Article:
How the OCR could double monthly mortgage interest payments

How the OCR could double monthly mortgage interest payments

Calculator, laptop and cash on table

Now that there is growing talk about interest rates going up, people are starting to calculate what it might mean for their hip pockets when they do. That is where things get interesting.

Economists like myself concentrate on percentages in terms of how high the Reserve Bank might raise its official cash rate. Most of us are thinking they will take it from 0.25% eventually to somewhere close to 2.25%. Let’s say up by 2%.

We might discuss how that is lower than the 3.25% rise the last time monetary policy was tightened back from 2004-07 when the rate rose from 5% to 8.25%. But from a borrower’s point of view, our somewhat sanguine comments about the extent of rate rises do not look that way when converted into dollars.

What happens if the OCR rises to 2.25?

If the official cash rate gets raised from 0.25% to 2.25%, we can anticipate that the one-year fixed rate most people borrow at will go from the current 2.19% to probably close to 4.5% when we allow for banks recovering some of their currently very low lending margins.

What does a 1-year 4.5% rate mean for your mortgage?

At 4.5% the dollar interest cost someone will pay on their mortgage will double. That means, if you are currently making interest payments of $1,500 a month on an $800,000 mortgage, when the mortgage rate goes to 4.5% you will be paying $3,000. Your interest cost will have risen about 100%.

If and when this happens, the situation will get very dangerous, but not necessarily for the reason one might think. Certainly, a doubling of interest expense will require a lot of sacrifices to be made in other areas of spending.

Overseas trips will be cut along with the frequency of eating out, purchasing of clothes, type of food bought, services signed up to and so on. People will feel pain. But will they lose their house? Almost certainly not.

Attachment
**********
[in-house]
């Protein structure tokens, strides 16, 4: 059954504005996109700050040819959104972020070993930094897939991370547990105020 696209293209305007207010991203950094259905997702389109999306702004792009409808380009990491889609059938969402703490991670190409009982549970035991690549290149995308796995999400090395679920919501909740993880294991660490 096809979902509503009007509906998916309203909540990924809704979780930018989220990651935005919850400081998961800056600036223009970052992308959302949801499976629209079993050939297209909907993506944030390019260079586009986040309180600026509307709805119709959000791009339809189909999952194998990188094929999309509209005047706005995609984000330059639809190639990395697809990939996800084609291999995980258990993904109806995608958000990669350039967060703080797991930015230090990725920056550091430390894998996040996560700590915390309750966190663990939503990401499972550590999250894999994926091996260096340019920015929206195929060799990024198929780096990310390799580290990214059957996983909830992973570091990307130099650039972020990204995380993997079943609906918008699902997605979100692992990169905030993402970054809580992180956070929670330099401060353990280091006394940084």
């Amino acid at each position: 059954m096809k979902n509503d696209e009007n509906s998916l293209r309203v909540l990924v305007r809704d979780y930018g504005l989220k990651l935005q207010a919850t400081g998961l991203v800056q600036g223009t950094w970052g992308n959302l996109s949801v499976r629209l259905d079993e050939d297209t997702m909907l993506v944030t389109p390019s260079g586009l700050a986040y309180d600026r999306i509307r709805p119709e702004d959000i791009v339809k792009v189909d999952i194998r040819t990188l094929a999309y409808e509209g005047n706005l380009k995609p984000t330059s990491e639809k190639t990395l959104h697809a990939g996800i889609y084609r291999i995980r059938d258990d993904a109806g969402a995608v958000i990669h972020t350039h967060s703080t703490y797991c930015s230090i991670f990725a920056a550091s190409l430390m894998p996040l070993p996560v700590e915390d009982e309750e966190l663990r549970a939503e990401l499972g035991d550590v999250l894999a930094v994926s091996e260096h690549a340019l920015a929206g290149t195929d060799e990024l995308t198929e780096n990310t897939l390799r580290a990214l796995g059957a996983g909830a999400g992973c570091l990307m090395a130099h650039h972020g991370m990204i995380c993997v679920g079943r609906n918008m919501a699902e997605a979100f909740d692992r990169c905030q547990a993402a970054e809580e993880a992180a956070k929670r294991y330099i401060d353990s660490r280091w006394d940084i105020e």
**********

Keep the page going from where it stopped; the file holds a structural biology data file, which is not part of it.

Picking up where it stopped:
Bank testing rates are in place for exactly this reason

When banks lend to someone these days, they have to comply with Responsible Lending legislation. That means they have to be certain that the borrower will be able to service the debt under a range of reasonable circumstances. One of those circumstances is a rise in interest rates.

Banks calculate the ability of people to service a mortgage not at the 2.19% they might be lending at currently, but rates between 5.5% and 7.0% depending on the bank. In theory a decent hike in mortgage rates should not see people having to place their properties on the market.

So, I do not have a big concern about mortgagee sales when rates hit their peaks maybe two years or so from now. But I do have a concern that people who have decided to stick with a strategy of rolling over one-year fixed rates will make a big mistake.

Faced with a one-year fixed rate near 4.5%, but a five-year rate probably lower than that at some stage maybe three years from now, people are going to jump into the five-year rate because it will save them some immediate cash outflows.

But they are likely to be locking in near the peak in the five- or three-year fixed rate cycle. That is why rolling one-year fixed rates is a dangerous strategy. In the long-term it will probably produce the lowest cost of funds. But pain at the peak can cause people to abandon the strategy at the worst possible time.

It may pay to keep that in mind as rates eventually rise.

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